No matter who you are or what level you take photos at, you will find that you always take better photo of a particular subject than anything else. If you take lots of photos and try to photograph different things this stands out more quickly than if you only take a few shots a year and mostly of the same type. My unknown speciality only came to light when shooting photos for my blog, I noticed that I tended to do better shots when shooting water with loads of reflection in it. So identifying what you do best is just a matter of looking at all your photos and seeing what looks the best and then seeing if there is a link.
But this post is not about playing to your strengths, you already do that, this is about using other photographers strengths to better your own.
As I have said every photographer has a style and with the thousands of blogs and web sites out there it takes only a short hunt to find loads of differing styles and approaches to photography; how to make use of this wealth of knowledge is the challenge.
First off you need to find some good sites, I use blog indexes and stumble to find new sites and I also visit people who visit me, thinking that they will either be photographers or people that visit lots of photography sites.
From just looking at different types of work you will pick up on new ways of looking at things and be inspired to photograph things you just have never bothered with before. This is all common sense and we all do it, to some degree, without thinking about it, but how many take this next step.
Before I shot my first wedding as the photographer, rather than a guest with a camera, I spent days looking at wedding photographers web sites, learning to see as they see and seeing what images I needed to capture. You do not get any second chances with a wedding so this was the best way to learn, I known this because I do it all the time, the next step after just looking at other people’s picture, recreating them.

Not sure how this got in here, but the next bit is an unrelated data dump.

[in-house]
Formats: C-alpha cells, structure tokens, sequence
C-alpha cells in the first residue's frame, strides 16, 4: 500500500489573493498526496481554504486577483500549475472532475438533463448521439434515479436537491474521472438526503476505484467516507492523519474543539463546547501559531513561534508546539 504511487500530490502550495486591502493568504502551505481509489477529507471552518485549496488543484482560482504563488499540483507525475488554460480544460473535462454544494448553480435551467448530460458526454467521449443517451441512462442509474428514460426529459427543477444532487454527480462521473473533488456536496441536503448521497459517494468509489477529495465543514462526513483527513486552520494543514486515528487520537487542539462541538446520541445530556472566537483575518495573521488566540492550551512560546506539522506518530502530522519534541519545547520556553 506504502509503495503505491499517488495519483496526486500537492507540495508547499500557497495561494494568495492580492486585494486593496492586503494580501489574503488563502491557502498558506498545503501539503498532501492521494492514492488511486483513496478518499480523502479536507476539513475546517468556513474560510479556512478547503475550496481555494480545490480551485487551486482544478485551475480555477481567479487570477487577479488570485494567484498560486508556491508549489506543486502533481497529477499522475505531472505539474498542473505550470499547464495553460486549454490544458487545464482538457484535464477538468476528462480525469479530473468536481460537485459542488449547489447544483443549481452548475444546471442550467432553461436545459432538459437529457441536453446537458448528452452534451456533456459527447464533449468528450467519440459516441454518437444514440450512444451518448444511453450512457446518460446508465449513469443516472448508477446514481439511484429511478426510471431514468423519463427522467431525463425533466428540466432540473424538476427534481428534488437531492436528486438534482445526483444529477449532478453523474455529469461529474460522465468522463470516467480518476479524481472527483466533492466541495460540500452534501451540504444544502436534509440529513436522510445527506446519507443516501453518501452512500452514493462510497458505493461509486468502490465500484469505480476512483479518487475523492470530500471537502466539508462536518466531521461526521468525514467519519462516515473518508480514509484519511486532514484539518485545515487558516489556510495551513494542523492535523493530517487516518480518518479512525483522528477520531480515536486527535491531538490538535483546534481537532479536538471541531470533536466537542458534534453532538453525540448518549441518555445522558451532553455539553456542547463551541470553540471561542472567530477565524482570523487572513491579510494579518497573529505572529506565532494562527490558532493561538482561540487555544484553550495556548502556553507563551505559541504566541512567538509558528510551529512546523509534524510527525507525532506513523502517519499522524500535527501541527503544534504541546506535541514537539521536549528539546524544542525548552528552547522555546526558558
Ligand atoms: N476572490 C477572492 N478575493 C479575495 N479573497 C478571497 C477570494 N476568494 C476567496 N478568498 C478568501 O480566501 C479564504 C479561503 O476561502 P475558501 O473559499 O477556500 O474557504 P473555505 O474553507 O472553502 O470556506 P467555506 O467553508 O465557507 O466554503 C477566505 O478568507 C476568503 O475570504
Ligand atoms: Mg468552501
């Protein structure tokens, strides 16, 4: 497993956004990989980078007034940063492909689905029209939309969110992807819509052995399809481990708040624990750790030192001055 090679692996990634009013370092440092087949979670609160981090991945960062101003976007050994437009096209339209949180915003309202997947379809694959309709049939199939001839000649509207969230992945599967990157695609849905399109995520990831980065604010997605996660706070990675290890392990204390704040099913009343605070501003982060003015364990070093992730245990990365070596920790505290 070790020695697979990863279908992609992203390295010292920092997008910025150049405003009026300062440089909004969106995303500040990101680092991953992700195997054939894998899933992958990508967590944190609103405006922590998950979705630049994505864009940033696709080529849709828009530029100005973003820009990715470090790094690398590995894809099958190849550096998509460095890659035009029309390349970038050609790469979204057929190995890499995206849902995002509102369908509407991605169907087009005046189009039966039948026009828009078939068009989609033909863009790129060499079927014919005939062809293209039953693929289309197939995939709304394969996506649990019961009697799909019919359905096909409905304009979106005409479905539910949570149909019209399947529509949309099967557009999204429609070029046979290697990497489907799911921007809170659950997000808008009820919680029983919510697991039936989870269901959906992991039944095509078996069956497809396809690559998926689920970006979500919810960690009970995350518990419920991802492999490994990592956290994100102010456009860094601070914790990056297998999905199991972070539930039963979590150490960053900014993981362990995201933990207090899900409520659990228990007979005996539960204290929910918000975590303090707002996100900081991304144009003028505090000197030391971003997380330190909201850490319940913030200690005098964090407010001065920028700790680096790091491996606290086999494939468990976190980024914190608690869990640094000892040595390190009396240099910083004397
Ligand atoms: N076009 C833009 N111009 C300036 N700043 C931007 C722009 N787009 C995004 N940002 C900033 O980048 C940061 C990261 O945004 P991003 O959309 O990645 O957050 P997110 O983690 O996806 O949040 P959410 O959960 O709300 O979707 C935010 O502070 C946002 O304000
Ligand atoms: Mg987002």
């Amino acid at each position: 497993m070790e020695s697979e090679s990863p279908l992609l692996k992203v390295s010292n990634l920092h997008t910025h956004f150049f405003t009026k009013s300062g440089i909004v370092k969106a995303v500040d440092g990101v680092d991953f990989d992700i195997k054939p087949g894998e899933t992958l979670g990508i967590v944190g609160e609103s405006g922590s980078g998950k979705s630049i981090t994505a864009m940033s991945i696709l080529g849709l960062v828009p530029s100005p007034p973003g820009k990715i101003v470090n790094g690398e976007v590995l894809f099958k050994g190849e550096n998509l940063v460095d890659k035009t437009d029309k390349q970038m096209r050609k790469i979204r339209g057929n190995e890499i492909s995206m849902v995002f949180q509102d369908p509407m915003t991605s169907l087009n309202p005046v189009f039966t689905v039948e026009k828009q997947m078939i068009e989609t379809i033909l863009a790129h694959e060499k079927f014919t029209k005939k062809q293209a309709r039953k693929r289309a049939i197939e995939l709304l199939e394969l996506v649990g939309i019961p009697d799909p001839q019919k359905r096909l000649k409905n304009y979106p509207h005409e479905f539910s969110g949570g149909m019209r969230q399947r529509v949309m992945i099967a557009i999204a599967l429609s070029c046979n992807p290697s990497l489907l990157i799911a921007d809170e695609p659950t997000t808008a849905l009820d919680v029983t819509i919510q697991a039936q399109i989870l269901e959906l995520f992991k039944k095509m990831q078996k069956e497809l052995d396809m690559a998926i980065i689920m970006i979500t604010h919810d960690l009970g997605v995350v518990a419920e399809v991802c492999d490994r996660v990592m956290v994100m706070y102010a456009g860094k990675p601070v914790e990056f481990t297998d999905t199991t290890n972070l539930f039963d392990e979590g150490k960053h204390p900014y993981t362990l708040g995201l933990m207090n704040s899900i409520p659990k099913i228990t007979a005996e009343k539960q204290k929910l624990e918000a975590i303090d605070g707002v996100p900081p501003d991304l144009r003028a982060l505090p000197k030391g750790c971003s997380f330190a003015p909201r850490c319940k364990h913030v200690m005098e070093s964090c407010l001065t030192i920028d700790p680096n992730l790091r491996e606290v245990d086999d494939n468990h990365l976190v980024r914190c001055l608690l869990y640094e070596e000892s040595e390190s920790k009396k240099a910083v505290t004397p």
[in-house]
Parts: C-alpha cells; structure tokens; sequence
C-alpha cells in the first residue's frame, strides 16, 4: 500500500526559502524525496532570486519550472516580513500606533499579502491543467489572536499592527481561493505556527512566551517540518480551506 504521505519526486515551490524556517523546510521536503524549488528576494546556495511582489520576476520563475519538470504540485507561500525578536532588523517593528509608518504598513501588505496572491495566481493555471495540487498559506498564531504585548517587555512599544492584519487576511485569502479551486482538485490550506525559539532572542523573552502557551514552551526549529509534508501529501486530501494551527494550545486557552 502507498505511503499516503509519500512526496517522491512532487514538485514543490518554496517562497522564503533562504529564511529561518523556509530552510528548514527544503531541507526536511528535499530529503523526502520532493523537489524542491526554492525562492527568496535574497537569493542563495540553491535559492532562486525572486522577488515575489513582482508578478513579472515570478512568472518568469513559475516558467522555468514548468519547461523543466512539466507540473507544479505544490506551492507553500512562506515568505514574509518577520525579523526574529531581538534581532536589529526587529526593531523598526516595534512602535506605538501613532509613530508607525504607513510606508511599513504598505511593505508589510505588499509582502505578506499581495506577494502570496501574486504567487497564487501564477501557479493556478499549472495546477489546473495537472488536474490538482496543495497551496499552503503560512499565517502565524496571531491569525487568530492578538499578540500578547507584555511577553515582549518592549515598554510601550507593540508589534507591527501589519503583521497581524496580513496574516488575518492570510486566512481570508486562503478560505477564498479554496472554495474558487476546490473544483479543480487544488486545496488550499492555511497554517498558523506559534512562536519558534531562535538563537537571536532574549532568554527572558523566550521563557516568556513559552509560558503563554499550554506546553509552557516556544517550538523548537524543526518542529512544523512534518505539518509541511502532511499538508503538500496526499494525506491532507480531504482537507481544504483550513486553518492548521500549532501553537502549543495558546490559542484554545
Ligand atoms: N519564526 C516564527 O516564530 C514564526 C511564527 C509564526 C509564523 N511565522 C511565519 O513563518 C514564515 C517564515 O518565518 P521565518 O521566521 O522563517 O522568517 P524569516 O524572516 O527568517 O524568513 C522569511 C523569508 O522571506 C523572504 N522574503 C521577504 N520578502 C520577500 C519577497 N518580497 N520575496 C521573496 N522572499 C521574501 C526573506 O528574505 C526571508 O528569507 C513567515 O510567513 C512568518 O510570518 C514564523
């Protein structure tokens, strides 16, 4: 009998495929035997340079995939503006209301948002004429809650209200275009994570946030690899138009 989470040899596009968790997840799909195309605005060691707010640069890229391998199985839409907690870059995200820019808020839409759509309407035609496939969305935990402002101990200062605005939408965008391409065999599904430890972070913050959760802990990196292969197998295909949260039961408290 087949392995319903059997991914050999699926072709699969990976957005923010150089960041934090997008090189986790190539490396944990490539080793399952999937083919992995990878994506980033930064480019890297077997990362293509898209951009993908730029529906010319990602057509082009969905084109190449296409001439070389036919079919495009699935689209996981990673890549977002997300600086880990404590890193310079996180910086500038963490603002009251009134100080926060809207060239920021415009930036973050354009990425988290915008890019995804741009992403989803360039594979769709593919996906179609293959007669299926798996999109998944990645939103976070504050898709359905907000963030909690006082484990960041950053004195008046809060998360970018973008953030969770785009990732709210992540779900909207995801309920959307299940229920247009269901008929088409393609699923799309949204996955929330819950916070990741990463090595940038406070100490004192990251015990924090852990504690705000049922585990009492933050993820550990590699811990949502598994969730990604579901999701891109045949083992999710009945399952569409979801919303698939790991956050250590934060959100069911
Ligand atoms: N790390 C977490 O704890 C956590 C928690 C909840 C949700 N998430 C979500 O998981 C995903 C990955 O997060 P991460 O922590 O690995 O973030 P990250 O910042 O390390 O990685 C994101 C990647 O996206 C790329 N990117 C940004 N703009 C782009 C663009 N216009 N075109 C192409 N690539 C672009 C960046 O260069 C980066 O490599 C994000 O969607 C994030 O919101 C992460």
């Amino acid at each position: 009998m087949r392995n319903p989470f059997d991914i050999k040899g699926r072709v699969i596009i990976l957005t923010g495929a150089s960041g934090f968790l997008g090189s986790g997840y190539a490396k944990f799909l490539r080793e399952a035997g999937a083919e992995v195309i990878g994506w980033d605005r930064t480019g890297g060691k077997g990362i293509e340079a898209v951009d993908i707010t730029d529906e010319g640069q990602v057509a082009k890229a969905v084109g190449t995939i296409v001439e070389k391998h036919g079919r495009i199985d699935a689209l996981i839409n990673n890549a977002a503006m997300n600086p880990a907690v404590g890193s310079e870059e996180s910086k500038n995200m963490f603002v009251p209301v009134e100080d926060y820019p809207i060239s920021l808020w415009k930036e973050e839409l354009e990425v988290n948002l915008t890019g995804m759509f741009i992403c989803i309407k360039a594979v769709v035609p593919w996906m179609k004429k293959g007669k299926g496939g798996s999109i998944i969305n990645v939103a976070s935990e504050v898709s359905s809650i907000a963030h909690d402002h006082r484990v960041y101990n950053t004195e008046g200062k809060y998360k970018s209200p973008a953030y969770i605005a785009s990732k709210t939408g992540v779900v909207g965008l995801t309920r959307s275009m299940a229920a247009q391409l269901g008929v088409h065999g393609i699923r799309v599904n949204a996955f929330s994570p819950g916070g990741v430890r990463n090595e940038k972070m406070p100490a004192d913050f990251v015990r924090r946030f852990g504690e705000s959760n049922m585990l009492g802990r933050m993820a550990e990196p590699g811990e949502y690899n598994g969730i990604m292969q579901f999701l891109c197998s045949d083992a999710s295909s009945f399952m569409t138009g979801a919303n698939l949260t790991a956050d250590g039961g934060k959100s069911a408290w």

Now by recreating them I don’t mean copying the image exactly but deconstructing the shot and trying to get the same sort of image.
I have just spent some time photographing handbags, the images were needed for a new web site, now I have never tried this before and it needed to be of a standard comparable to other sites selling the same type of thing. So I first went looking for examples of the type of shot needed and found that although the quality of the image varied, the best shots were very simple; a bag on a white back ground. Easy, so I placed the bag flat on the floor, on a white card and shot it. It looked crap. Next I sat the bag on a table with a white back drop, still crap, but by now I had 2 shots of my own to compare to the ideal and could see what I had done and also what was missing. The final shot was with the bag suspended in front of a white background, 2 flashes and some time spent in Photoshop. The learning that I got from this was immense and was something I could have tried years ago but had thought it was to easy to bother with.
Looking at other photographers work is by far the best way to grow and if you see a style of shot you like trying to reconstruct it not only teaches you a new way of working it can give you a whole new insight to the photographer original image.
One photographer that influenced me was Lisa from Glimpses through the mashrabeya, she shoots allsorts for her blog, but there is a style that has a recurring theme, black and white images which have lots of blurring and bleeding on the edges, very narrow depth of focus also plays a large part of the over all effect. I loved the effect so much I tried a number of times to recreate it and a number of my favourite shots taken for the blogs use this style, although not as well as she does yet.
So find out what your good at and then find a shot that is totally different and try to recreate it, it won’t always work the first time, but each time you try you will learn a little more